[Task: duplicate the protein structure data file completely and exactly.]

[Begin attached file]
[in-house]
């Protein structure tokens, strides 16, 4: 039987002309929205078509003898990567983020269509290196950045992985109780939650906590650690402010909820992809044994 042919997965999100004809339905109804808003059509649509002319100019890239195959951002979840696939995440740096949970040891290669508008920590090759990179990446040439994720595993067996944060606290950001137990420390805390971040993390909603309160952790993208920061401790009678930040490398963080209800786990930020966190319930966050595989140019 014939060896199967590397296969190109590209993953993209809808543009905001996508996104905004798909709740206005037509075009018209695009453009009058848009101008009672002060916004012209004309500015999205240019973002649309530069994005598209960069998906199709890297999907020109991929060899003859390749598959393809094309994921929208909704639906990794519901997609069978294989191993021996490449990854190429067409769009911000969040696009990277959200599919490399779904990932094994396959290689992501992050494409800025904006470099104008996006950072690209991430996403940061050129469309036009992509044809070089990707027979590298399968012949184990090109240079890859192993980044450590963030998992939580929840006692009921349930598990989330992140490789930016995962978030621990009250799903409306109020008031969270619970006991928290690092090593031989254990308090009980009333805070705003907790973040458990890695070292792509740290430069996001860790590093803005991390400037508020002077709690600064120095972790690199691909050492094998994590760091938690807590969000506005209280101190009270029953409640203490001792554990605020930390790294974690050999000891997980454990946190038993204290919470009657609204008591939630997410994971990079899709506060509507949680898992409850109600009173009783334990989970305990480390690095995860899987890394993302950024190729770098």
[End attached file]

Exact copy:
[in-house]
């Protein structure tokens, strides 16, 4: 039987002309929205078509003898990567983020269509290196950045992985109780939650906590650690402010909820992809044994 042919997965999100004809339905109804808003059509649509002319100019890239195959951002979840696939995440740096949970040891290669508008920590090759990179990446040439994720595993067996944060606290950001137990420390805390971040993390909603309160952790993208920061401790009678930040490398963080209800786990930020966190319930966050595989140019 014939060896199967590397296969190109590209993953993209809808543009905001996508996104905004798909709740206005037509075009018209695009453009009058848009101008009672002060916004012209004309500015999205240019973002649309530069994005598209960069998906199709890297999907020109991929060899003859390749598959393809094309994921929208909704639906990794519901997609069978294989191993021996490449990854190429067409769009911000969040696009990277959200599919490399779904990932094994396959290689992501992050494409800025904006470099104008996006950072690209991430996403940061050129469309036009992509044809070089990707027979590298399968012949184990090109240079890859192993980044450590963030998992939580929840006692009921349930598990989330992140490789930016995962978030621990009250799903409306109020008031969270619970006991928290690092090593031989254990308090009980009333805070705003907790973040458990890695070292792509740290430069996001860790590093803005991390400037508020002077709690600064120095972790690199691909050492094998994590760091938690807590969000506005209280101190009270029953409640203490001792554990605020930390790294974690050999000891997980454990946190038993204290919470009657609204008591939630997410994971990079899709506060509507949680898992409850109600009173009783334990989970305990480390690095995860899987890394993302950024190729770098």